As the manufacturer of a pressure vessel that falls under the European Union's Pressure Equipment Directive, it’s your responsibility to make sure that your sub-contractor is carrying out the work to your specification and your purchase order.
At the end of the day, remember: the PED now states that you, the manufacturer, take FULL RESPONSIBILITY for the equipment you’re CE marking. That means if the sub-contractor’s work is sub-standard and the equipment fails, you’re at fault.
Recently we recorded a webinar with LRQA's Peter Roberts about this topic. After working with the PED for many years, he’s dealt with a lot of manufacturers and sub-contractors. Here are five questions he says you should ask before giving them the work.
1. Have you done this work before?
It seems obvious, but this question leads to other questions about standards. For example, if you’re working with a sub-contracted design engineer – is that design engineer competent? If they’re working on piping designs, have they worked in ASME B31.3 or EN 13480, the harmonised standard? Do they have evidence they’ve worked against the standards supplied for the project?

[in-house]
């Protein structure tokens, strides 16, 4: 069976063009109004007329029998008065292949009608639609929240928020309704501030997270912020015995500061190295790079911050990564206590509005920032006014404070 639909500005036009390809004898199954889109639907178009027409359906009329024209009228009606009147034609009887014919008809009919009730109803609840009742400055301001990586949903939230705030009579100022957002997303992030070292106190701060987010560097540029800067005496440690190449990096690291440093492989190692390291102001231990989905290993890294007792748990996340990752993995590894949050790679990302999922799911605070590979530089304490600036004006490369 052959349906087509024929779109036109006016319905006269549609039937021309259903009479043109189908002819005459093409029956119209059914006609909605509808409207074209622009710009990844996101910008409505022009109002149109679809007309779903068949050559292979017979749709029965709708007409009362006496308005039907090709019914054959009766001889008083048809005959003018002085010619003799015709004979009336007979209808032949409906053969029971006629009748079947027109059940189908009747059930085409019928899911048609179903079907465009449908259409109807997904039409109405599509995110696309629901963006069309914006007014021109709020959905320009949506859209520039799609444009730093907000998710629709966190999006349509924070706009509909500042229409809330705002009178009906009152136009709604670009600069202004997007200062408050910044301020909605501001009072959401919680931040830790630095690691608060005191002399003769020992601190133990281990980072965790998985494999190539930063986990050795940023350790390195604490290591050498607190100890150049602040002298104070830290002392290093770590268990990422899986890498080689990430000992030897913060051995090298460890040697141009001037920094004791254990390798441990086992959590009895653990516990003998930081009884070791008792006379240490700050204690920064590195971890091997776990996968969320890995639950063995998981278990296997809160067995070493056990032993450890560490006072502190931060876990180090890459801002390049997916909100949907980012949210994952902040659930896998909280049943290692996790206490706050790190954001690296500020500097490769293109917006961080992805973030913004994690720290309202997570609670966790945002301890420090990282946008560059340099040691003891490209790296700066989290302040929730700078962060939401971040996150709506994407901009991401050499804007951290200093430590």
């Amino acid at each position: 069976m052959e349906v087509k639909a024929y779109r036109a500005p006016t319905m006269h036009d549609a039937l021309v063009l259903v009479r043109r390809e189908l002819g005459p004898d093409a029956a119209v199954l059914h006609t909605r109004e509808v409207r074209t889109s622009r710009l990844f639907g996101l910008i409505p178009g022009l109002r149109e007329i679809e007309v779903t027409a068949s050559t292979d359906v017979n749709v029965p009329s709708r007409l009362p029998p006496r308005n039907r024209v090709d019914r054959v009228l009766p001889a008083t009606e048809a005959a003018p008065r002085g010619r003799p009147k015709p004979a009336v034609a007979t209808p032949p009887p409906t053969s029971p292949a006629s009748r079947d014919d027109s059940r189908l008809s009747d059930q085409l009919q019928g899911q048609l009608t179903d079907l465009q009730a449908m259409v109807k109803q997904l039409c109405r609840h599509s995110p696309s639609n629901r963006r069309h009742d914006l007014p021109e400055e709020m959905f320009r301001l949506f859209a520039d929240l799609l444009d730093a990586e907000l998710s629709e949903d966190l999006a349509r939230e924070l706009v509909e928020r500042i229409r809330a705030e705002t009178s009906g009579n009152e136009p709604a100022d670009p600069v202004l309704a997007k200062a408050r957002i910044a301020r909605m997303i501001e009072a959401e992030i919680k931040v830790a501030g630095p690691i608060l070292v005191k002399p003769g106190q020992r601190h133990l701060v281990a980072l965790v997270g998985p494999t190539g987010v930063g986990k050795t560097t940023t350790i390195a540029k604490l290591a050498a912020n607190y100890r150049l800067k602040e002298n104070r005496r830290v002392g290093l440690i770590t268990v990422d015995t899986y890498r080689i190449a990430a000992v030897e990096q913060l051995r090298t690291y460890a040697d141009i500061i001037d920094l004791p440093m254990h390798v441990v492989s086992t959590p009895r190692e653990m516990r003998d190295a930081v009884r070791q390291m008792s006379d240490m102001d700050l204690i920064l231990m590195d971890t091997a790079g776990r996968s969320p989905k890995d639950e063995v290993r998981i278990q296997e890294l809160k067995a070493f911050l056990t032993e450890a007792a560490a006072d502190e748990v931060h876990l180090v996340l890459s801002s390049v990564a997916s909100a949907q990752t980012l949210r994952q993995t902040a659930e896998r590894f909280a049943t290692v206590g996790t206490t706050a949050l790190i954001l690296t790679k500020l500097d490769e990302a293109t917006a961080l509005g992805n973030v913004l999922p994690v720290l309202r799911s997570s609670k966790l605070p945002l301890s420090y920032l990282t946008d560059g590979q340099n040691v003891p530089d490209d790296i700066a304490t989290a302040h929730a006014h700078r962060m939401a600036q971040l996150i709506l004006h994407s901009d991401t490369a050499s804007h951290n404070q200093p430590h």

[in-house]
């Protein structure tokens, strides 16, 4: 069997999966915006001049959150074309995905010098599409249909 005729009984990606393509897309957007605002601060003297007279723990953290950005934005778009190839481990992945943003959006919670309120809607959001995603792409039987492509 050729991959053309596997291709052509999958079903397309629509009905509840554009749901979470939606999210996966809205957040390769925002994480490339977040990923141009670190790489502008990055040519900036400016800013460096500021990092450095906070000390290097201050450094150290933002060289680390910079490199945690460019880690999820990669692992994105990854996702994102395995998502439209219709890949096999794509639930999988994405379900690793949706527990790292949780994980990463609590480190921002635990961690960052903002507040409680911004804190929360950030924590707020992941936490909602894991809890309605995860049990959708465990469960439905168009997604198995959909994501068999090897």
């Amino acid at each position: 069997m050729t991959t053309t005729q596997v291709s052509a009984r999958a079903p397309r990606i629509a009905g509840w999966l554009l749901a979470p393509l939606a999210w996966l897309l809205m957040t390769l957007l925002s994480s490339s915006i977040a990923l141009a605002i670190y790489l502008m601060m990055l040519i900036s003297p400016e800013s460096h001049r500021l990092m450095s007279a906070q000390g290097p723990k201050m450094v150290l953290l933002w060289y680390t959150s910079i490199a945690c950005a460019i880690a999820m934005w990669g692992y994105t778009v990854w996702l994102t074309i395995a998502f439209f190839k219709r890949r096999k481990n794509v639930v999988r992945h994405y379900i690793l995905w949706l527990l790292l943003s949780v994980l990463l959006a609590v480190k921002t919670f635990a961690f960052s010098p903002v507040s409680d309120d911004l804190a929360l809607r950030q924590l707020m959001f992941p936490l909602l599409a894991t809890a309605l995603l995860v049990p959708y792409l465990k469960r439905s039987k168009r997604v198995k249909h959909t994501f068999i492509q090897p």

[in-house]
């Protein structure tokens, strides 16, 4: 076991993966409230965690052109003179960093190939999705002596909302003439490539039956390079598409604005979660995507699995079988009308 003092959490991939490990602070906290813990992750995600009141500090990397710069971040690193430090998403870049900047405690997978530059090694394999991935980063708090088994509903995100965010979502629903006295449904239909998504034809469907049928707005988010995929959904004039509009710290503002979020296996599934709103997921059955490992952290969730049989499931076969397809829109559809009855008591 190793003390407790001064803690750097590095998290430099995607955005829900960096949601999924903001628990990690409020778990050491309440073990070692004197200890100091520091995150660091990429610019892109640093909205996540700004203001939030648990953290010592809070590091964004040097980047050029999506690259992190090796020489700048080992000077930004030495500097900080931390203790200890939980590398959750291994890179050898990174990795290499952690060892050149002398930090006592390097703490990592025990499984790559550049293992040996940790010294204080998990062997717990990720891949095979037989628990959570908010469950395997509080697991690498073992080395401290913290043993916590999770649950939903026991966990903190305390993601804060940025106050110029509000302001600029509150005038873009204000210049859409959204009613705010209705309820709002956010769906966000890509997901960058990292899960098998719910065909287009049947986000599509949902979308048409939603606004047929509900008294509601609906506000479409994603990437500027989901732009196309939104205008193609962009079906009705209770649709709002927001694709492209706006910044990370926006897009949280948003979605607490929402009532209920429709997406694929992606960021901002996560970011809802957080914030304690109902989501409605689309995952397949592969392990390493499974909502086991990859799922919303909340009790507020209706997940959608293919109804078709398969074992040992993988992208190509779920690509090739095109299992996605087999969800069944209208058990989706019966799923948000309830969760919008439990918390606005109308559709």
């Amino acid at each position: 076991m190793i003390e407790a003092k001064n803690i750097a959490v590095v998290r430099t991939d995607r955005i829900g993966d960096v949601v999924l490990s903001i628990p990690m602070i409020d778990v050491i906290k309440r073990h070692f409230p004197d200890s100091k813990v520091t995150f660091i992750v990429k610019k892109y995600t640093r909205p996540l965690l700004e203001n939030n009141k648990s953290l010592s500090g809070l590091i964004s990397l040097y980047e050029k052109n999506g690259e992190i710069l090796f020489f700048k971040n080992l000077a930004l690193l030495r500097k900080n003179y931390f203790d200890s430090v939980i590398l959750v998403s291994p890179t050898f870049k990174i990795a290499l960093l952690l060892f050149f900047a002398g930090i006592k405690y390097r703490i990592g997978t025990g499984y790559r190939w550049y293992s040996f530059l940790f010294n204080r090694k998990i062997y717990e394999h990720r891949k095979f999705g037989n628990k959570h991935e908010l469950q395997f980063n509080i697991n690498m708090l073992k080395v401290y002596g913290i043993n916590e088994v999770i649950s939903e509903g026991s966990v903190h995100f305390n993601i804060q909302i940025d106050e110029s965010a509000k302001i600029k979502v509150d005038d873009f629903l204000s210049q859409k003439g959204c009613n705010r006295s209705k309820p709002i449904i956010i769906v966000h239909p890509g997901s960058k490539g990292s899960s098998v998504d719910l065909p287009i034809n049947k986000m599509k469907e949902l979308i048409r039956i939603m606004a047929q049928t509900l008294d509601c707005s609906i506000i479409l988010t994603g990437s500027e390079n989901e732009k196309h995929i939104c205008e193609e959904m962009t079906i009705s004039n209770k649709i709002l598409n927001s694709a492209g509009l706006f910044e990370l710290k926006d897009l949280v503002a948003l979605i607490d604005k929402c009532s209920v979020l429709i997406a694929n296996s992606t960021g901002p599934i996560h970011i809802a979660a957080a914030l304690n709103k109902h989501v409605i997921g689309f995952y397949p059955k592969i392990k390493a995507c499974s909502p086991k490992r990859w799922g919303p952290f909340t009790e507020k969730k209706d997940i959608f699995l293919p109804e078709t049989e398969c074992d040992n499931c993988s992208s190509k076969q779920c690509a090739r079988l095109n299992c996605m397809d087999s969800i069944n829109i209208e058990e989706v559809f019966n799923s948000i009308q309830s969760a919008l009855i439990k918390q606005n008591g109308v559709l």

The PED requires that you use up-to-date standards, so this question is important.
2. Can I see your org chart?
Who’s responsible for what in your sub-contractor’s organisation? Make sure that the people in relation to quality have a clear connection with the various areas that they cover and that they have access to the managing director or manager of the department.
3. When can I visit your shop?
You could perform an audit on the sub-contractor around the work you want them to do. If they’re doing heat treatment, for example, you could go in and look at their processes, procedures, and the calibration of the equipment they’re using. You can also ask for the calibration logs of the equipment. Make sure all these areas are covered within their procedures.
4. Do you use any sub-contractors?
This is a crucial question to ask, as that work would be two steps away from yourself as the manufacturer. The sub-contractor could be subcontracting welding, NDT, bending, forming, heat treatment, pressure testing. How are these controlled and monitored?
5. What approvals do you have?
Perhaps the second most obvious question on our list, but it leads to other critical questions.
While it’s unusual for a sub-contractor in the pressure vessel manufacturing sector NOT to have an approval of some kind such as ISO 9001, ISO 3834, ASME, you should still ask. When they tell you what they’ve got and you see the certificates, take the next step – which Peter explains in this clip from the webinar:
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